Forest Service partners with Fish & Game to improve hunter and angler access

An expanding new partnership with the Idaho Department of Fish and Game and the Nez Perce-Clearwater National Forests is increasing hunter and angler access on National Forest System lands in north-central Idaho. Staff from both agencies work together to prioritize trail work in popular hunting and fishing destinations, discussing their priorities for work projects and matching those up to areas that are in the highest demand for hunter and angler access. Funding from the Idaho Department of Fish and Game and other partner agencies makes these projects possible, and state and federal agency employees work together with partners and volunteers to accomplish the work on the ground to benefit hunters, anglers, and other recreationists across the forest.

“We continually hear from sportsmen that access is a huge concern for them,” said Don Jenkins, Regional Wildlife Habitat Manager with the Idaho Department of Fish and Game. “Partnering with the Forest Service to address deferred maintenance on trails, using funding secured through fees associated with license sales, has helped open miles of access for sportsmen.”

“We are so grateful to the Idaho Department of Fish and Game for providing access funding to make this trail restoration work possible, and for helping prioritize work areas based on their knowledge of hunter and angler use of National Forest System lands,” said Carol Hennessey, Program Manager for Recreation, Wilderness, Trails, Rivers, and Outfitters and Guides on the Nez Perce-Clearwater National Forests. “The Forest Service is looking forward to future years accomplishing this important work on the ground, and the possibilities for continuing to expand this collaboration.”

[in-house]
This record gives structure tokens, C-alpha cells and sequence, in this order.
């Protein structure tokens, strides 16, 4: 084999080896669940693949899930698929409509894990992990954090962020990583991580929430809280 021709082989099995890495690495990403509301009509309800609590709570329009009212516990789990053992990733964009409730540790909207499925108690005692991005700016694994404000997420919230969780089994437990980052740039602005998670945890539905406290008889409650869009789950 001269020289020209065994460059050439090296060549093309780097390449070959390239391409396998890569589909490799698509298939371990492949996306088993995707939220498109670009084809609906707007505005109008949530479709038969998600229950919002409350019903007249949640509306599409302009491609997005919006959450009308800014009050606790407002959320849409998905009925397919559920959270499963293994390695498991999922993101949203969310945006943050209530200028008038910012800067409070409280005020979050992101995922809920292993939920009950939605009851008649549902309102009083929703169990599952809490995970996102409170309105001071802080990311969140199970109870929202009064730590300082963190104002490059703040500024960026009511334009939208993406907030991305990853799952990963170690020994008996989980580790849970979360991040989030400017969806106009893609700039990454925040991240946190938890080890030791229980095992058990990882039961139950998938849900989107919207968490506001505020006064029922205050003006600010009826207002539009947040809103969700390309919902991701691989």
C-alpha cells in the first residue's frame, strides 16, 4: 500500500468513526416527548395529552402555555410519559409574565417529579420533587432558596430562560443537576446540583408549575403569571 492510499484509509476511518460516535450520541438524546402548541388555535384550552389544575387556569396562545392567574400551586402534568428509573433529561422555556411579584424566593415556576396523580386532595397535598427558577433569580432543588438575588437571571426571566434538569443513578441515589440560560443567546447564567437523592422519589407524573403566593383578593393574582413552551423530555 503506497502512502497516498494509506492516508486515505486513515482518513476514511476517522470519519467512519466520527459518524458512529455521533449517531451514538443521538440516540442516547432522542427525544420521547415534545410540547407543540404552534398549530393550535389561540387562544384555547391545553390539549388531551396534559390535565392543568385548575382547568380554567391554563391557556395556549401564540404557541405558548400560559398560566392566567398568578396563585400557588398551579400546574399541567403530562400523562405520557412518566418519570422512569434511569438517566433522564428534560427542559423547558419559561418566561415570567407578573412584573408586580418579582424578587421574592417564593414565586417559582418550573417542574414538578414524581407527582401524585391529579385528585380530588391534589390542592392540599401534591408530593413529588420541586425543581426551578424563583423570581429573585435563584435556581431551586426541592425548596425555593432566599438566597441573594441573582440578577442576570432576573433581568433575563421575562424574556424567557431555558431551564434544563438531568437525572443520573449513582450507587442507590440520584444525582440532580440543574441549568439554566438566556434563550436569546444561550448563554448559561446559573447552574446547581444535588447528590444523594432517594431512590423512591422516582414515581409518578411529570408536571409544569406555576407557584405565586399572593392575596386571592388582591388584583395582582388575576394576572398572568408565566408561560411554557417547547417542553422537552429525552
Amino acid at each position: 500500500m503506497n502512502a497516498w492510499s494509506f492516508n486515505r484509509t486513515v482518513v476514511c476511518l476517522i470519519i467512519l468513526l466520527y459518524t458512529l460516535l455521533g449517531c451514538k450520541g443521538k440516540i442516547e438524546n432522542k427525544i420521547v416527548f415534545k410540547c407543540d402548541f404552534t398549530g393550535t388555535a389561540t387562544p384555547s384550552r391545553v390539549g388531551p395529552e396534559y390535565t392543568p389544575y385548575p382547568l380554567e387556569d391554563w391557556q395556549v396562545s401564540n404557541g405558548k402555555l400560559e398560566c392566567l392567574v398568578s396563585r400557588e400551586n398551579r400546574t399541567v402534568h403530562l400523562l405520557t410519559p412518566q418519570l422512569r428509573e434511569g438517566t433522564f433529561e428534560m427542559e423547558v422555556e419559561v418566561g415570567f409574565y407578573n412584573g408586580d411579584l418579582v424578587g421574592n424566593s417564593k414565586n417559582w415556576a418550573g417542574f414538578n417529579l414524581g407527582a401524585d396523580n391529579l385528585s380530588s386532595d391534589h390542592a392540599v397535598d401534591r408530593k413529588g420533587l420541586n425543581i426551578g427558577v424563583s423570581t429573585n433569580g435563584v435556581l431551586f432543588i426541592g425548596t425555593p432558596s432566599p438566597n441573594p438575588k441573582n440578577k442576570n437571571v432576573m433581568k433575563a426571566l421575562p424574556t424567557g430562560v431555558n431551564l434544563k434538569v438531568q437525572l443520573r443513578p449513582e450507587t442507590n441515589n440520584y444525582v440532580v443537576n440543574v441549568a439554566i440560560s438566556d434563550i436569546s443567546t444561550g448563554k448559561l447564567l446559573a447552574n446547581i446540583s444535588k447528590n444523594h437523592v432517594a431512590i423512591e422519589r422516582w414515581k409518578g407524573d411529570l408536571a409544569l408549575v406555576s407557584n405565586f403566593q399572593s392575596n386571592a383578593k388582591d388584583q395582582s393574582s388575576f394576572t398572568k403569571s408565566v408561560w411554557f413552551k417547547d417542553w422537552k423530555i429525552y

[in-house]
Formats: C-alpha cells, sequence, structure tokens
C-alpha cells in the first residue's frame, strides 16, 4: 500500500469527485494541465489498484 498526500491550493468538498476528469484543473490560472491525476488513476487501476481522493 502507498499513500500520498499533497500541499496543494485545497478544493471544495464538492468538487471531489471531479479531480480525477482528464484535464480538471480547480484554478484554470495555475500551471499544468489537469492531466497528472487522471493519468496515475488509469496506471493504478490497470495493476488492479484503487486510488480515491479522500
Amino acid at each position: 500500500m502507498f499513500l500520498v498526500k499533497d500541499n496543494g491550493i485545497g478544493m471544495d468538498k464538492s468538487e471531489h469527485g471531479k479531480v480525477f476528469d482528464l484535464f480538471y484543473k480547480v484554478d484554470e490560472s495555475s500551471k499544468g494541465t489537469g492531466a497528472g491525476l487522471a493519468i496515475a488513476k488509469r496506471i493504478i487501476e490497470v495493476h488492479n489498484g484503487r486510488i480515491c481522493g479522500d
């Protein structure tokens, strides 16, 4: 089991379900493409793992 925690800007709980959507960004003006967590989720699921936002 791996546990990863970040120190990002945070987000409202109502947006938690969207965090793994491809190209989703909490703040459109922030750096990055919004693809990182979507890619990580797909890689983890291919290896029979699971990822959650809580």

Keep reading to learn about what work has been done through this partnership to date, and what the agencies are still planning to work together on in the future.



This partnership began in 2017, when the Idaho Department of Fish and Game approached the Nez Perce-Clearwater National Forests interested in an opportunity to improve access for elk hunters in Unit 18 of the Hells Canyon National Recreation Area. Elk populations were abundant in the area, but hunters had cited concerns about difficulty of access due to a lack of consistent trail maintenance. Fish and Game called upon the Forest Service for help in finding trail crews to improve access and offered $15,000 of available funding to support the initiative.

The Forest Service already had a Montana Conservation Corps crew working on other projects in the area, so the agency used the funding offered by Fish and Game to extend the crew’s tour. By the end of the season, the crew had cleared Klopton Creek Trail #304, greatly improving access in Unit 18 for elk hunters and other public lands users.

“Part of the Montana Conservation Corps’ mission is to open up trails for the recreating public,” said Bobby Grillo, Regional Director for the Montana Conservation Corps. “Improving access into a premiere elk hunting unit in Idaho, in spectacular country, is a great project to be part of. We were thankful for the opportunity.”